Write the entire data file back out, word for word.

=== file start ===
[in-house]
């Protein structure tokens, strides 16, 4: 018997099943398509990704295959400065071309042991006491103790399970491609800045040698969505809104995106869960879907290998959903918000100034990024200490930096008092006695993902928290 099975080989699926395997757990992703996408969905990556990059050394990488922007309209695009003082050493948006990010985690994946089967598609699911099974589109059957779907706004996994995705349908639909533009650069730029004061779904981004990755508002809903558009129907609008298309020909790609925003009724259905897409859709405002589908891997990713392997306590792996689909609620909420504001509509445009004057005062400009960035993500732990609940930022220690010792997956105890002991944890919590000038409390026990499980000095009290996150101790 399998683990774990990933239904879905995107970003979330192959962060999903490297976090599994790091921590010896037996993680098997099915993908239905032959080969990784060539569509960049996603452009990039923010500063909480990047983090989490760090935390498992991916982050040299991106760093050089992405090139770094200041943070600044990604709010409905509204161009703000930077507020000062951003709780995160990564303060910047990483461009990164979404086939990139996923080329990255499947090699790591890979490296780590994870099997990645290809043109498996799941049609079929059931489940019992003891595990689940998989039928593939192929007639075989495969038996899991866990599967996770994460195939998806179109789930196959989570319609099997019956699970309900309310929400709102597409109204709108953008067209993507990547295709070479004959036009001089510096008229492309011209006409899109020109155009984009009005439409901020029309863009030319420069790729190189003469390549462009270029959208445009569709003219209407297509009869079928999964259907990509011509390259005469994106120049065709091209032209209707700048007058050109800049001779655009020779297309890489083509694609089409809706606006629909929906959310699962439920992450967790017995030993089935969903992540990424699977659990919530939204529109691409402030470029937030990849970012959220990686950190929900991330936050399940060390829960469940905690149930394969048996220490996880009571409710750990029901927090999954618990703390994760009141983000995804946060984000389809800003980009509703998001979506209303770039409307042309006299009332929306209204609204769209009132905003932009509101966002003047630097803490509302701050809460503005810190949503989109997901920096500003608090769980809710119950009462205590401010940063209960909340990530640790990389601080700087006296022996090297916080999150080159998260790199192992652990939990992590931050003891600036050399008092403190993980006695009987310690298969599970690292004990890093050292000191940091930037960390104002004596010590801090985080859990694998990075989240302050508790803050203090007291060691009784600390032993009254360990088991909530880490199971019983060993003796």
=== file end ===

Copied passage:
[in-house]
């Protein structure tokens, strides 16, 4: 018997099943398509990704295959400065071309042991006491103790399970491609800045040698969505809104995106869960879907290998959903918000100034990024200490930096008092006695993902928290 099975080989699926395997757990992703996408969905990556990059050394990488922007309209695009003082050493948006990010985690994946089967598609699911099974589109059957779907706004996994995705349908639909533009650069730029004061779904981004990755508002809903558009129907609008298309020909790609925003009724259905897409859709405002589908891997990713392997306590792996689909609620909420504001509509445009004057005062400009960035993500732990609940930022220690010792997956105890002991944890919590000038409390026990499980000095009290996150101790 399998683990774990990933239904879905995107970003979330192959962060999903490297976090599994790091921590010896037996993680098997099915993908239905032959080969990784060539569509960049996603452009990039923010500063909480990047983090989490760090935390498992991916982050040299991106760093050089992405090139770094200041943070600044990604709010409905509204161009703000930077507020000062951003709780995160990564303060910047990483461009990164979404086939990139996923080329990255499947090699790591890979490296780590994870099997990645290809043109498996799941049609079929059931489940019992003891595990689940998989039928593939192929007639075989495969038996899991866990599967996770994460195939998806179109789930196959989570319609099997019956699970309900309310929400709102597409109204709108953008067209993507990547295709070479004959036009001089510096008229492309011209006409899109020109155009984009009005439409901020029309863009030319420069790729190189003469390549462009270029959208445009569709003219209407297509009869079928999964259907990509011509390259005469994106120049065709091209032209209707700048007058050109800049001779655009020779297309890489083509694609089409809706606006629909929906959310699962439920992450967790017995030993089935969903992540990424699977659990919530939204529109691409402030470029937030990849970012959220990686950190929900991330936050399940060390829960469940905690149930394969048996220490996880009571409710750990029901927090999954618990703390994760009141983000995804946060984000389809800003980009509703998001979506209303770039409307042309006299009332929306209204609204769209009132905003932009509101966002003047630097803490509302701050809460503005810190949503989109997901920096500003608090769980809710119950009462205590401010940063209960909340990530640790990389601080700087006296022996090297916080999150080159998260790199192992652990939990992590931050003891600036050399008092403190993980006695009987310690298969599970690292004990890093050292000191940091930037960390104002004596010590801090985080859990694998990075989240302050508790803050203090007291060691009784600390032993009254360990088991909530880490199971019983060993003796």